New investments in surveying for safer navigation


Mariners, Indigenous peoples and coastal communities rely heavily on hydrographic surveys and charts to keep them safe and to make a living. Data collected through these surveys, such as water depth, levels, and tides, help create nautical charts that are used to navigate safely.

Under the Oceans Protection Plan, the Government of Canada is investing close to $110 million over five years for charting and surveying activities that will help make navigation safer in key areas. Under this initiative, the Canadian Hydrographic Service (CHS) will chart 23 high-priority commercial ports and near-shore areas along all three coasts.

The funding will enhance hydrographic services and deliver improved navigational products, such as high-resolution electronic navigational charts and real-time information on tides, into the hands of mariners. This new investment will allow CHS to increase their surveying activities, which will fill important gaps in critical areas across the country that currently have limited and out-of-date navigational information. The Arctic in particular will benefit from additional hydrographic information in key areas where information is missing or not available.

To date, CHS has completed new surveys of eight ports in British Columbia and Quebec. It has also started accelerated surveying in the Arctic and high risk near-shore areas coast to coast. Over the next five years, CHS will continue to increase its surveying activities in the Arctic, British Columbia, Quebec, Newfoundland and Labrador, New Brunswick, Nova Scotia, Prince Edward Island and the Great Lakes. Reliable and dependable navigation charts and products will lead to safer and more efficient navigation.

This information will strengthen navigational safety in and around ports, making high-risk areas safer and reduce the risk of accidents. Modern hydrographic information will also provide a better scientific understanding of the seabed, to help us better protect the environment.

About the Canadian Hydrographic Service

Fisheries and Oceans Canada’s Canadian Hydrographic Service has the responsibility for charting the world's longest coastline as well as over six million square kilometres of continental shelf and territorial waters, including extensive inland waterways such as the St. Lawrence Seaway.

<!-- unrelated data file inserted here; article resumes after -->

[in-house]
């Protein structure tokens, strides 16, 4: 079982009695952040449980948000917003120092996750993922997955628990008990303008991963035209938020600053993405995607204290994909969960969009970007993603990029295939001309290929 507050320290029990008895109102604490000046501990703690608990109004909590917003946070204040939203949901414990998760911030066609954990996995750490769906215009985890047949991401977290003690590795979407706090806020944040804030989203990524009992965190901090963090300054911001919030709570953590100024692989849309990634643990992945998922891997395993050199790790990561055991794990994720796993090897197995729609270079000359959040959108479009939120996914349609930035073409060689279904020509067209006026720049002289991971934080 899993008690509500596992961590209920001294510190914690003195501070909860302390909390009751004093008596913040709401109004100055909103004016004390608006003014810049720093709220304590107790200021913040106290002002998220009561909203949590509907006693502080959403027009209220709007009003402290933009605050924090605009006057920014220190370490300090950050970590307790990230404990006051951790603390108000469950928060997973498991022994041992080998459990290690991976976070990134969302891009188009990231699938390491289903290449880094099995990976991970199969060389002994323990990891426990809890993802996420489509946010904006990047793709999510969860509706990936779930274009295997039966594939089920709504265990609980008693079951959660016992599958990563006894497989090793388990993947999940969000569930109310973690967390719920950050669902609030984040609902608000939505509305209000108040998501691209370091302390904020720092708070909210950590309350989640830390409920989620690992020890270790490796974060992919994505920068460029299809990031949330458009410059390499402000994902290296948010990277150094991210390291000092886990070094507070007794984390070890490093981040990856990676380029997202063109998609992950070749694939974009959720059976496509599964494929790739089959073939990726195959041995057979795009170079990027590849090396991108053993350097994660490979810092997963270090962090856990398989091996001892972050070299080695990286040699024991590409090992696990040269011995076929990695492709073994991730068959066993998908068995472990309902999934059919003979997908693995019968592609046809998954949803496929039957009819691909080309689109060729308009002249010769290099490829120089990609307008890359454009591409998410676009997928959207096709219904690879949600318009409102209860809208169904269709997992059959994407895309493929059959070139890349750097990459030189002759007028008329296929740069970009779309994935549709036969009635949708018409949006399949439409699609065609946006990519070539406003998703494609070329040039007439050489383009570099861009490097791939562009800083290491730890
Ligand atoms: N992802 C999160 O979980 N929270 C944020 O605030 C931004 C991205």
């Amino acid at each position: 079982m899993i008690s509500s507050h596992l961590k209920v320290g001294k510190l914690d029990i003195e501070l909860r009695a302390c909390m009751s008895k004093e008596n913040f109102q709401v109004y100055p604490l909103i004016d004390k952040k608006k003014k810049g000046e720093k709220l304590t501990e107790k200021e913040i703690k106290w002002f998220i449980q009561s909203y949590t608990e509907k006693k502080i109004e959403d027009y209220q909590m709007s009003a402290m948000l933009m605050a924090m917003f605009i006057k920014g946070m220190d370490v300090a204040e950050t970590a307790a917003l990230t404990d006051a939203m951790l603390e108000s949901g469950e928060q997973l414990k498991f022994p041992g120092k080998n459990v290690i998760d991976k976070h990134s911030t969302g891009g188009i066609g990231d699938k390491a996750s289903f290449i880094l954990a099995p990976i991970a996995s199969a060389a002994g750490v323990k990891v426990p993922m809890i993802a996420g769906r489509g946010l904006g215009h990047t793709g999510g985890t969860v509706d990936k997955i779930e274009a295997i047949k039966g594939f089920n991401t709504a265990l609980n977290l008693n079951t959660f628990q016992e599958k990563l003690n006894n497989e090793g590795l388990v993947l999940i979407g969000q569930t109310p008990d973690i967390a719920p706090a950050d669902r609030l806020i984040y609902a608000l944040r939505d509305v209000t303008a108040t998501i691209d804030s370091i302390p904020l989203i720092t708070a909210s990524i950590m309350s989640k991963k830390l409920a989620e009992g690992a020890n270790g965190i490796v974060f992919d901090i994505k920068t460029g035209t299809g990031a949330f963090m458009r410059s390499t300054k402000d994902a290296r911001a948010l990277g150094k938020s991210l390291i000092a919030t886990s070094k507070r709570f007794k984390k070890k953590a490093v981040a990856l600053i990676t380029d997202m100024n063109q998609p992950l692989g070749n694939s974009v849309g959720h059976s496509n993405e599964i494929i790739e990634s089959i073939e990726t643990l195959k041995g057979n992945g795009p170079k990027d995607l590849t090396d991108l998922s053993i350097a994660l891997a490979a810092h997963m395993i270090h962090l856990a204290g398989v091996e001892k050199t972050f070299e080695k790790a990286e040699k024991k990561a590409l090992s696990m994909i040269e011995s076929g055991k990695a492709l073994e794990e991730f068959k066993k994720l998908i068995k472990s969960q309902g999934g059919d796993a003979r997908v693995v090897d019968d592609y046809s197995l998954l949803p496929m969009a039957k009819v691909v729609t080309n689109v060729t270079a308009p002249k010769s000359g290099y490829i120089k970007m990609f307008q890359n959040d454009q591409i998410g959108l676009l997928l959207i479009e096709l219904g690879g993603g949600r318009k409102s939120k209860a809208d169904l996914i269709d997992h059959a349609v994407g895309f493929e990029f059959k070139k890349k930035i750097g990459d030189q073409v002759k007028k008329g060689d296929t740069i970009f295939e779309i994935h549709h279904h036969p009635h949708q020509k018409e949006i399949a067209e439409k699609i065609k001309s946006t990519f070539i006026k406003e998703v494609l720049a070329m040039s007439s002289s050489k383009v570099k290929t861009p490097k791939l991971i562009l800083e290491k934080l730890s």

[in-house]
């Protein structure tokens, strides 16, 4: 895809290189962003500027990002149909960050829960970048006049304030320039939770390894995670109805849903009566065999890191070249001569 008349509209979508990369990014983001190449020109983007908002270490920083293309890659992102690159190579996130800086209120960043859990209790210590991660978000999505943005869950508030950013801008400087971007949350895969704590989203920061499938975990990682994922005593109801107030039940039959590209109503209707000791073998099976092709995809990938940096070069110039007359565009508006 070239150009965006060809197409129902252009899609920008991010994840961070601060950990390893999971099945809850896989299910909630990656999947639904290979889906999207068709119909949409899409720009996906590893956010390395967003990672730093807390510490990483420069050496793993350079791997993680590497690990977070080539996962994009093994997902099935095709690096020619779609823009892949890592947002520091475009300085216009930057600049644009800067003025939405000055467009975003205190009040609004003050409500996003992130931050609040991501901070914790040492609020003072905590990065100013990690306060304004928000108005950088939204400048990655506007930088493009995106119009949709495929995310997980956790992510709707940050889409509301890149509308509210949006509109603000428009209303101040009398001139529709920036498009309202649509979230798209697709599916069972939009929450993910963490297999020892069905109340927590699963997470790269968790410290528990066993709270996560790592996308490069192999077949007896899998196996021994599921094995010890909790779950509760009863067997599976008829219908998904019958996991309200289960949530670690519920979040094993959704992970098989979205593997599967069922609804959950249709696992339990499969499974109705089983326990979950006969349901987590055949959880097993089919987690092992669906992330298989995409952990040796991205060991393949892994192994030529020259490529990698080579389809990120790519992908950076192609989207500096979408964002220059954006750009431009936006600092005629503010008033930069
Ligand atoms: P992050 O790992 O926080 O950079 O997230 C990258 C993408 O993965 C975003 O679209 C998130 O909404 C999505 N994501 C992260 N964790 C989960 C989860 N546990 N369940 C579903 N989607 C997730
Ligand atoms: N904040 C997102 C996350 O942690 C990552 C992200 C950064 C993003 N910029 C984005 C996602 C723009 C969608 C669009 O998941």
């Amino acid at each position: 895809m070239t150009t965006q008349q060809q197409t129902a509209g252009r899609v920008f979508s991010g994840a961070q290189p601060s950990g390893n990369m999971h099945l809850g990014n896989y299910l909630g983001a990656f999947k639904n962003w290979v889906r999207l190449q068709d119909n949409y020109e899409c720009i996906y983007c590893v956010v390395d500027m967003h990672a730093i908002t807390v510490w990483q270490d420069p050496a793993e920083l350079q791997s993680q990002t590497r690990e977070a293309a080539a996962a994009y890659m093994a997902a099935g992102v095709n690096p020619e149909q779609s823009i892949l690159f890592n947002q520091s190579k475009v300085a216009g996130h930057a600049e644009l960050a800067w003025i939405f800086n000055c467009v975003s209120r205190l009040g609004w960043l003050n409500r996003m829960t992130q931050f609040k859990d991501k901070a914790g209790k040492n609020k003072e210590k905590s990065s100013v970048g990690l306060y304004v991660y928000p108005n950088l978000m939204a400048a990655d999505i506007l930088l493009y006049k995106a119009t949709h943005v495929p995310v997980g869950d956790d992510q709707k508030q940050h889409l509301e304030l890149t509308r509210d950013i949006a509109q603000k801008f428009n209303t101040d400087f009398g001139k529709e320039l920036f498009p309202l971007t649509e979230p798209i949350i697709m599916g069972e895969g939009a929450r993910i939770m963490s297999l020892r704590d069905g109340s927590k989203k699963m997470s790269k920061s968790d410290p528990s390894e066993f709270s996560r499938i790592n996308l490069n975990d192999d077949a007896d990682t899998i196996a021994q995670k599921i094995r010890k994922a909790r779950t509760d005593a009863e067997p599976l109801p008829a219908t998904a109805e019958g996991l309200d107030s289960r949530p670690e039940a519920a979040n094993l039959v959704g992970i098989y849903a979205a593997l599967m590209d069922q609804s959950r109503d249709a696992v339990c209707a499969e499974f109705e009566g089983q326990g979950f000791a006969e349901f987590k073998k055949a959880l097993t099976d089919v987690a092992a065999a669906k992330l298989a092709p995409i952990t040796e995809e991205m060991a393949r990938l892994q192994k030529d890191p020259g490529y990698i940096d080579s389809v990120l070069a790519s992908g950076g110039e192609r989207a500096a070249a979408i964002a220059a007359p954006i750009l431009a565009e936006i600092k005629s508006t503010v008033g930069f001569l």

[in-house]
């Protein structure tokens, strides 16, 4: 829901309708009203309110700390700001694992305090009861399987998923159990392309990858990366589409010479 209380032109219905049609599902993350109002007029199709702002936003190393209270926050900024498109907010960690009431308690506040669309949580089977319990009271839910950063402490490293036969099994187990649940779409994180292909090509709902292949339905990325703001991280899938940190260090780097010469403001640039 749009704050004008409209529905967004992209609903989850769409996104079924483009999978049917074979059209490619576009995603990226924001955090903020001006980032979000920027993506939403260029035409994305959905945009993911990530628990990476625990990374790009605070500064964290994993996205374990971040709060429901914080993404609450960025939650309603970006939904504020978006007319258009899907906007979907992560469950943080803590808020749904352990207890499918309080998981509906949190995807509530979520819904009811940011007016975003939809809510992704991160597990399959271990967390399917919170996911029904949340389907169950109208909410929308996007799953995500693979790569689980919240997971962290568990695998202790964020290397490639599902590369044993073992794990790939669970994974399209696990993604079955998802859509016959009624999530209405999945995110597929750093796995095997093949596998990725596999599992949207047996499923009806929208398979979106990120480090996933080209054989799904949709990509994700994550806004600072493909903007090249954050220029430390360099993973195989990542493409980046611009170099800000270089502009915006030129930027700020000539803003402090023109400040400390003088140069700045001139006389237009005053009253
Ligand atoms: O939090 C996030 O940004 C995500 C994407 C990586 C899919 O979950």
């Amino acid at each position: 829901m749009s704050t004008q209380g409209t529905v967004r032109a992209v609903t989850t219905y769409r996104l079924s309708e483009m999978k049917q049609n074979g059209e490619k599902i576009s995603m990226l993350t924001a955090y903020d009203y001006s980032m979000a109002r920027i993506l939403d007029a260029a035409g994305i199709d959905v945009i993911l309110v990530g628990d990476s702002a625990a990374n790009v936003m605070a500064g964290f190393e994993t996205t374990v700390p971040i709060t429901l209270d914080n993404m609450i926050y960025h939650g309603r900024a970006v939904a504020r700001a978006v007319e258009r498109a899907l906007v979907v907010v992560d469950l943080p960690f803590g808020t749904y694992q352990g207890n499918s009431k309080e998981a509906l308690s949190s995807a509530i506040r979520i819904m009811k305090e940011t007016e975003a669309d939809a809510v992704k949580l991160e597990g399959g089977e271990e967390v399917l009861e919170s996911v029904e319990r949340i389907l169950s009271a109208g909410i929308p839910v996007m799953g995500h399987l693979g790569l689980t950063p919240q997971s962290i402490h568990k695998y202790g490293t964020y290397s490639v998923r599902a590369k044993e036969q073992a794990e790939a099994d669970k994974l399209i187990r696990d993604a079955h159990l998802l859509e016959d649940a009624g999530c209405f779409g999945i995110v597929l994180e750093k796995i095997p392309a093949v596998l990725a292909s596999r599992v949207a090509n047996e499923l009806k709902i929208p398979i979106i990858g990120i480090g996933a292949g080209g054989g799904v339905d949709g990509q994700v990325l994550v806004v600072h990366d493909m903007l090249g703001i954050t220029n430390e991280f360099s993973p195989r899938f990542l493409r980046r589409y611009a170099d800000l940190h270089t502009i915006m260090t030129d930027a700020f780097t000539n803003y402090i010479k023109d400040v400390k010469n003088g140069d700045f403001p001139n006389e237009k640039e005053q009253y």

CHS activities continue to deepen our knowledge of Canadian waters and provide important products and information that ensure the safe navigation of Canada’s waterways. The data collected will lead to high-resolution depictions of the depth, shape and structure of Canada’s oceans, lakes and rivers and helps to add precision in the determination of Canada’s maritime boundaries and sovereignty.

CHS continues to use the latest technologies to make the work done today more comprehensive and accurate than ever before. Surveys will be done using both existing and emerging technologies, including multibeam sonar surveys, new Laser Airborne Hydrography (LiDAR - Light Detection And Ranging) techniques, Automated Hydrographic Surface Vehicles, and increased use of satellite imagery to fill hydrographic data gaps.

High-priority ports – survey schedule
Port Expected Timeline
British Columbia
Port Alberni 2017-18 - COMPLETED
Prince Rupert 2017-18 - COMPLETED
Stewart 2017-18 - COMPLETED
Vancouver (English Bay) 2017-18 - COMPLETED
Squamish 2018-19
Port Mcneill 2018-19
Nanaimo Harbour 2018-19
Deltaport 2018-19
Campbell River 2019-20
Crofton 2019-20
Chemainus 2019-20
Esquimalt 2020-21
Victoria Harbour 2020-21
Îles de la Madeleine 2017-18 - COMPLETED
Havre St. Pierre 2017-18 - COMPLETED
Port Alfred (La Baie) 2017-18 - COMPLETED
Port Cartier 2017-18 - COMPLETED
Sept-Îles (Pointe-Noire) 2018-19
Baie Comeau 2018-19
Trois Rivières 2018-19
New Brunswick
Saint John 2020-21
Nova Scotia
Port Hawkesbury 2020-21
Prince Edward Island
Charlottetown 2018-19

May 2018

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